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Delaunay-Belleville tourer

At a glance

  • 3.75-litre four-cylinder touring car
  • Manufactured in France and England in 1913
  • Used by a wealthy pastoralist at Gundaroo, NSW
  • Later owned by Green's Motorcade Museum at Leppington, NSW
  • Car collections and restoration
  • On show in the Glorious Days: Australia 1913 exhibition until 13 October 2013

The last word in 1913 fashion

Manufactured in 1913, the Delaunay-Belleville tourer is the oldest motor vehicle in the National Museum’s collection. The engine block and chassis were engineered in the Parisian workshops of Delaunay-Belleville, a former boiler manufacturer first established at St Denis in northern Paris during the 1860s. By the turn of the century, the company had joined the ranks of Parisian industrial manufacturers who responded to the increasing popularity of the motor car by turning their trade to producing automotive parts. By 1913, Delaunay-Belleville was well-known as the brand of choice for wealthy clients.

The restored Delaunay-Belleville tourer, 2013
The Delaunay-Belleville tourer, 2013. Photo: Jason McCarthy.

From Paris to rural New South Wales

After the engine block and chassis were shipped to England, the car’s body was constructed by coachbuilders Cann & Co of London's Camden Town. The car was then shipped to Australia by pastoral agents Dalgety & Co, and was ultimately delivered to its new owner, James Bunbury Nott Osborne, at Gundaroo in the New South Wales southern tablelands in May 1914. Osborne was a wealthy grazier and stockbreeder based at Bowylie, an 1890s homestead on the outskirts of Gundaroo. Osborne's purchase of this expensive car reflects a broader Australian desire for imported European automotive technologies during this period.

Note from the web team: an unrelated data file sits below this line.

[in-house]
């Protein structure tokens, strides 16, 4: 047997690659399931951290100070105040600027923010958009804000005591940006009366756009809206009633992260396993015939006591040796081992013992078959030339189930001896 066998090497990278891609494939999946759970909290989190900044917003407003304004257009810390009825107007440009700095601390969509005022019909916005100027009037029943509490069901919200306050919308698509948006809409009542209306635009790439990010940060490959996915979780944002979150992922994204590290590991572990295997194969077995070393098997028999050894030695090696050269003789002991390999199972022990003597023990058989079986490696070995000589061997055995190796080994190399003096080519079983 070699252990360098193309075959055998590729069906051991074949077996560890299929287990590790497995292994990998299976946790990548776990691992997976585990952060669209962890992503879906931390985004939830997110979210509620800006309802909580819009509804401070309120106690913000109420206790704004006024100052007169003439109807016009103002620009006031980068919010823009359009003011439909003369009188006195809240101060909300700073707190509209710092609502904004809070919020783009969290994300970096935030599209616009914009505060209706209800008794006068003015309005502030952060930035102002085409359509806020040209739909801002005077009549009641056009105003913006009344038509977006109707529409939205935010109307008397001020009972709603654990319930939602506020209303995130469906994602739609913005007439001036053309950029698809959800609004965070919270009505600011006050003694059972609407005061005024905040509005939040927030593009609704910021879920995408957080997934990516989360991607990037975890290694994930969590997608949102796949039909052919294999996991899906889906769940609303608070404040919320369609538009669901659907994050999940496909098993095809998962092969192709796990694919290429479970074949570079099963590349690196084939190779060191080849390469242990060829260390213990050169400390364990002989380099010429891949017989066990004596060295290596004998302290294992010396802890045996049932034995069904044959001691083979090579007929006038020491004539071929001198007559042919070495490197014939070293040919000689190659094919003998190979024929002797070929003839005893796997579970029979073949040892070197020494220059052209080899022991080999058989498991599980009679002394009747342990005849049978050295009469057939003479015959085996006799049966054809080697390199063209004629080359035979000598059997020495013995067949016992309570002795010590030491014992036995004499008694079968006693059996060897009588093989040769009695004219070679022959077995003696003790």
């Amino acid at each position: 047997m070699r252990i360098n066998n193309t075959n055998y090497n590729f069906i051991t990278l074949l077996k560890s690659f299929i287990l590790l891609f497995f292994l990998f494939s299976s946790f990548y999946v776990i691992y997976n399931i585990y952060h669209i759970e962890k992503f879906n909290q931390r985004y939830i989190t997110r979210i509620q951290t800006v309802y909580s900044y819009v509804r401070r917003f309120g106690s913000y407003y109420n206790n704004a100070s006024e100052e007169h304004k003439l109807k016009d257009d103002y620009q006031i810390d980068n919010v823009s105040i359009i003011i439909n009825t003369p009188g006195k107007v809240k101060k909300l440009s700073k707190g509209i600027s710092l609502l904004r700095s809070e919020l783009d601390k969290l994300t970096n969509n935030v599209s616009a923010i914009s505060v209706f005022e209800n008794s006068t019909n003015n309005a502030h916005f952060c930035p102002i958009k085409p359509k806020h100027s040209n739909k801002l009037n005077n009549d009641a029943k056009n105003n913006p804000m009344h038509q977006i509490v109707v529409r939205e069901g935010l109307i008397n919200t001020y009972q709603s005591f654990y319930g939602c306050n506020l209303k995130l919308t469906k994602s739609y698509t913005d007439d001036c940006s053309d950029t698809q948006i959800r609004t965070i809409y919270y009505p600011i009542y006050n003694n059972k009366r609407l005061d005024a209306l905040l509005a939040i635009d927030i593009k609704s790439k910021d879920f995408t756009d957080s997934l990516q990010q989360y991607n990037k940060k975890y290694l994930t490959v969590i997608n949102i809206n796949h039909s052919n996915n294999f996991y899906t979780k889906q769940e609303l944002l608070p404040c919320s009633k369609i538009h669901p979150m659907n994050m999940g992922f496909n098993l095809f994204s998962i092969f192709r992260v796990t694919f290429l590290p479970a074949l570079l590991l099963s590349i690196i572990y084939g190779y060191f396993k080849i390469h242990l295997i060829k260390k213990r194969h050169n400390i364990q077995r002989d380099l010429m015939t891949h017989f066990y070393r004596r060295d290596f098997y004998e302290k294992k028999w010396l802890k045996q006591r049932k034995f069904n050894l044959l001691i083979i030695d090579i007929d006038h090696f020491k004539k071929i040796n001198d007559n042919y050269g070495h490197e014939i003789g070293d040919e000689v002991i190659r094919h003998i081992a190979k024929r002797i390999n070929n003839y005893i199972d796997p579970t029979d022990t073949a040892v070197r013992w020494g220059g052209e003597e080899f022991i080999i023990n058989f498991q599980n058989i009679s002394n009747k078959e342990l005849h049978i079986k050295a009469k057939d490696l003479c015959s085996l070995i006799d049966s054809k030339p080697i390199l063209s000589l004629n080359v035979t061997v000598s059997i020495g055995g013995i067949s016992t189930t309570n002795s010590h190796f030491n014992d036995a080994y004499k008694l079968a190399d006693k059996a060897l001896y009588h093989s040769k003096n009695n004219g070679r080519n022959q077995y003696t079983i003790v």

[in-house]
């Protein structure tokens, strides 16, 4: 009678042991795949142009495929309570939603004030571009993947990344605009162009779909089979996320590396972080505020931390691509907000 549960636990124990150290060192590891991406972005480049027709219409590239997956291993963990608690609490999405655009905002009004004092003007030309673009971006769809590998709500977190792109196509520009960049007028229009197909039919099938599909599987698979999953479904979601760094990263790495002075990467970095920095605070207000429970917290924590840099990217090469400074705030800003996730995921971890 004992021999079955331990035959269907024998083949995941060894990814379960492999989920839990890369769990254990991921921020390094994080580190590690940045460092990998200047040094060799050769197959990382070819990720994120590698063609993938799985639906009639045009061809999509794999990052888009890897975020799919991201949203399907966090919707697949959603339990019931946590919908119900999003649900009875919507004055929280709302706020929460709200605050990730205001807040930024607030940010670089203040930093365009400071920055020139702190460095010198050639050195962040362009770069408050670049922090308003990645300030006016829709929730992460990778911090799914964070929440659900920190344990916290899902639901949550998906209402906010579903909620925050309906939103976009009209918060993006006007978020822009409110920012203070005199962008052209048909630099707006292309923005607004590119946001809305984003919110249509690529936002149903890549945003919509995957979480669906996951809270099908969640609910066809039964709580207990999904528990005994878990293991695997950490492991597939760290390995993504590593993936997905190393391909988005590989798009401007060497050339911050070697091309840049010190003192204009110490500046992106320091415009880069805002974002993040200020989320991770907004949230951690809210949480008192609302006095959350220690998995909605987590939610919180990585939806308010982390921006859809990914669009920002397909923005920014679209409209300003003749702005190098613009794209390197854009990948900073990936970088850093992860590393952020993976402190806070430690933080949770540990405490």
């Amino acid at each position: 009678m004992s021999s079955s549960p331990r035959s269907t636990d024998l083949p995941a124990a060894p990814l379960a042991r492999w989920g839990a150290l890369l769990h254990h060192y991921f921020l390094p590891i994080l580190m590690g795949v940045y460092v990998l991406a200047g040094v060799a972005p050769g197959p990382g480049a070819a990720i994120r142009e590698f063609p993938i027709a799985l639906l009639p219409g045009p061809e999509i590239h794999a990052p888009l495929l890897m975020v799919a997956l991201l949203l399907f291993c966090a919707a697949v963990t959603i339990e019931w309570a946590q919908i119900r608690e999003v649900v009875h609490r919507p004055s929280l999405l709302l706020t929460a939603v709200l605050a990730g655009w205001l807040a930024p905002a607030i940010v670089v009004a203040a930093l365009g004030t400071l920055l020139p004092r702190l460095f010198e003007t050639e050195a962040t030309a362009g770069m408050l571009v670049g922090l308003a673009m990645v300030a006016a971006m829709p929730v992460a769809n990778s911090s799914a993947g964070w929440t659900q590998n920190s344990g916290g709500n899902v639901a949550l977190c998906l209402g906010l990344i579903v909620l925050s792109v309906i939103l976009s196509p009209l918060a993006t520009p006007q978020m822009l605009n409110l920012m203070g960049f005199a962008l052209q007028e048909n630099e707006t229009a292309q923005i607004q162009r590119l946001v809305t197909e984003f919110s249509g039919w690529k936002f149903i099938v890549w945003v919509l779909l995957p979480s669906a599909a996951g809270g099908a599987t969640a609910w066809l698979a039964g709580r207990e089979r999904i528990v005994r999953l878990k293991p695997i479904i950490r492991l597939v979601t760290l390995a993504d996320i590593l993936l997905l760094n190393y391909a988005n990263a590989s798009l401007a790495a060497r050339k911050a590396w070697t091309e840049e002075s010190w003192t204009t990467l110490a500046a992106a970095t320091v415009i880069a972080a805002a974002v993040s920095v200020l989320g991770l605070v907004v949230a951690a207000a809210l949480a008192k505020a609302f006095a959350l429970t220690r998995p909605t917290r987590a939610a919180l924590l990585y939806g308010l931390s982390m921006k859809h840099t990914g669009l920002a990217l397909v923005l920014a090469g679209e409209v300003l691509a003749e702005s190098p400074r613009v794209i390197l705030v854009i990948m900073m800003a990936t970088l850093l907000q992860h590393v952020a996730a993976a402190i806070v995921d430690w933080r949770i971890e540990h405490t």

Osborne family picnicking alongside the Delaunay-Belleville
The Osborne family picknicking with the Delaunay-Belleville, about 1918. Photograph courtesy of Bedford Jeffries Osborne.

A gradual decline

Abandoned wreck of the Delaunay-Belleville tourer
The Delaunay-Belleville as it was when Robert Beer found it, 1955. Photo: Robert Beer.

By about 1920, the Delaunay-Belleville had been transferred to its second owner, Bowylie's estate manager William Sibley. Little is known about this period of use, although some years later the Sibleys reportedly used the Delaunay-Belleville to attend the opening of the provisional Parliament House in Canberra on 9 May 1927. The car remained on the road until at least 1941, when it was abandoned in a creek bed at Gundaroo. In 1955, a young car enthusiast, Robert Beer of Queanbeyan, New South Wales, purchased the derelict remains from the Sibleys. The following year, he sold the car to another car collector, Murdoch MacDonald of Canberra. Renowned Sydney-based collector George Green then purchased it for his private collection.

Restoration and revival

Rear view of restored Delaunay-Belleville tourer, 2013
The Delaunay-Belleville tourer, 2013. Photo:Jason McCarthy.

In 1968, Green and a team of associates embarked on a full-scale restoration project. They replaced the Delaunay-Belleville's damaged body with a replica, painted it yellow and incorporated other new parts. This period of ownership coincided with a boom in the popularity of exploring the driving experience and performance of historic cars.

The Delaunay Belleville's first outing following its restoration was the 1970 Sydney to Melbourne International Rally. At the time, this was one of the most important events in the car collectors' calendar. During the 1970s, visitors to Green's Motorcade Museum at Leppington, New South Wales, were given rides in the car.

After Green's death in 1982, the car was purchased for the National Historical Collection by staff at the newly-formed National Museum of Australia in Canberra.

Today, the history and physicality of the car allows for the interpretation of both the role of the motor car in Australian social and cultural history over the twentieth century, and the preoccupations of the owners and collectors who ensured its survival.